5 "Polite" Things You Do in Office Kitchens & Break Rooms That Are Actually Rude

Follow these tips to keep your co-workers happy and your break room clean.

Office kitchens and break rooms are an essential part of any workspace. Whether your office's kitchen is a place for chats over coffee or strictly a place to keep your lunch refrigerated, a certain amount of etiquette is expected. Everyone plays a part in keeping these shared spaces clean, inviting and functional, but some of the "polite" things you do in your office kitchen may actually be rude. Here are five things to keep in mind, so you can be a considerate co-worker.

1. You wash your dishes but skip cleaning out the sink drain

Everyone appreciates a clean kitchen, and cleaning up after yourself is a great practice. Whether you wipe the counters clean with disinfectant or wash some dishes in the sink, you're saving everyone else a headache. However, you might be missing a crucial step: cleaning the sink drain.

Sink drains are a trap for food scraps, crumbs and other residue. When your co-workers go to use the sink after you, they don't want to see a dirty drain. So instead of cleaning up and abandoning the drain, run some water through it, empty the strainer basket if necessary, and make sure it looks clean for the next person.

2. You leave out food to share but don't consider spoilage

Co-workers are used to sharing things like coffee creamer and sugar, certain snacks and treats brought in for special occasions. While it may seem like common courtesy to leave things out on the countertop for easy access, think twice before you leave food and drinks out to share. Although it is thoughtful to make sure everyone gets an opportunity to enjoy something, you could be inadvertently spoiling food. Coffee creamers left out could lead to upset stomachs, while pastries, bagels or treats left unpackaged could get stale and dry throughout the day.

Instead of leaving out food and drinks for your co-workers to find, wrap up the goodies and leave notes on the door, drop an announcement in your team's communication channel or remind everyone as they come into the office. After a few hours, go and clean up the food or drinks so another team member does not have to. This way, no food is wasted and your team can enjoy delicious treats (without the risk of foodborne illness!)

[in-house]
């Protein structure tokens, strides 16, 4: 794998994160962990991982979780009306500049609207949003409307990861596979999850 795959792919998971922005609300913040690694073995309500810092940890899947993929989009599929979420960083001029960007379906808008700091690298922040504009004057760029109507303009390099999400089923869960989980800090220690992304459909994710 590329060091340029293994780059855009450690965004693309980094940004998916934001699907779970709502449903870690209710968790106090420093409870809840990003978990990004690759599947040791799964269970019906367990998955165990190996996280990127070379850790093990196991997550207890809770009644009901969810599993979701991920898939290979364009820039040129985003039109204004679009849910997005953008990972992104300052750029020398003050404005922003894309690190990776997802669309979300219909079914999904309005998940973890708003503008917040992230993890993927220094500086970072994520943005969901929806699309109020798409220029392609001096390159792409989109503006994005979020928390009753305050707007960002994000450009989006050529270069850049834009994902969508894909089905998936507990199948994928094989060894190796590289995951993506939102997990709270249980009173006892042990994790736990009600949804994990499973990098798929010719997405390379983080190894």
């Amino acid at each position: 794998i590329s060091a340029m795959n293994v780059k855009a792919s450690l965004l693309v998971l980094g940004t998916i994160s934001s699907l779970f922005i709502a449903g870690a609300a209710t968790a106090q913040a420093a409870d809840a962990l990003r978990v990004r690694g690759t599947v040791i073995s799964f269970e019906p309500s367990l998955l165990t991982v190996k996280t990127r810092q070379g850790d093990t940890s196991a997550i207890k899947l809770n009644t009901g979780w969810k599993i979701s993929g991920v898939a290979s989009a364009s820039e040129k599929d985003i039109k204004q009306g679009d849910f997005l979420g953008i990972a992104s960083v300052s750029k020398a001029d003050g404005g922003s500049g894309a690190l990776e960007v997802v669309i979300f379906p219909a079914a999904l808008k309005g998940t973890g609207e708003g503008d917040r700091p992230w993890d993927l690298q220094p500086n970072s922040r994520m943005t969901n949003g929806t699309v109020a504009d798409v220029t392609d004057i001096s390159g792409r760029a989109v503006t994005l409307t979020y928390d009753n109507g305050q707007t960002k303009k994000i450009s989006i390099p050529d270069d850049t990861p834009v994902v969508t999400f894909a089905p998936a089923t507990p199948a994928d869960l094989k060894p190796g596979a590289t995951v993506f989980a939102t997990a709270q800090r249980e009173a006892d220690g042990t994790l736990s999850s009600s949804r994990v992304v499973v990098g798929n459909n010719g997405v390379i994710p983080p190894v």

3. You bring in treats to share but don't consider those with food allergies

Treats like cupcakes, pastries and other baked goods are a great way to brighten the mood in an office space. From birthdays to company anniversaries to your co-worker's achievements, celebratory treats make the workday a bit more enjoyable. When ordering treats for your team, you could be overlooking certain co-workers' dietary restrictions or allergies. Rather than accidentally excluding someone from joining the celebrations, it could be good practice to have a list of each employee's dietary restrictions. When someone new joins the team, they can self-report what dietary guidelines they follow and include any specific instructions for food orders.

Then, next time there is cause for celebration, consult the document and make sure there is something for everyone. Going out of your way to order a separate treat for a co-worker will make them feel included and supported in the workspace.

a photo of a man in an office kitchen looking in the refrigerator with his coworkers working behind him
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4. You empty the coffee machine but don't assemble it properly for the next person

It seems like every office has a different coffee maker, and it goes without saying that not all coffee makers are created equally. Cleaning the coffee maker is sure to be greatly appreciated, so keep up the good work and keep cleaning. But the next time you go to dump the grounds out or wipe down the warming plate, keep in mind how your office's coffee machine works.

Putting the coffee machine back together is half the battle. Some machines are single-serving, so keep in mind that they may need water refills less regularly than larger machines. Take the time to get to know the office coffee machine. Whether it's a Keurig, a Nespresso or an industrial brewer, there are ways to make it easy for the next person brewing a cup of coffee.

5. You clean out the fridge but don't check in with others before tossing stuff

When your office's shared refrigerator gets packed with too many lunchboxes, leftovers and smelly containers you suspect to be expired, your first instinct might be to do a refrigerator purge. While you may think you're opening up more space for your co-workers' food and throwing out expired food, your clean out may be ruder than you think. Throwing out other people's food and containers is probably not in your job description, and there's no surefire way to know trash from treasure. Instead of assuming certain foods are expired and taking up refrigerator space, create a better plan of action for the whole office. Each week, an office space could have a "refrigerator audit" reminder sent out so each co-worker knows it's time to toss that takeout salad they forgot about. This way, one person isn't left to do all the work alone.

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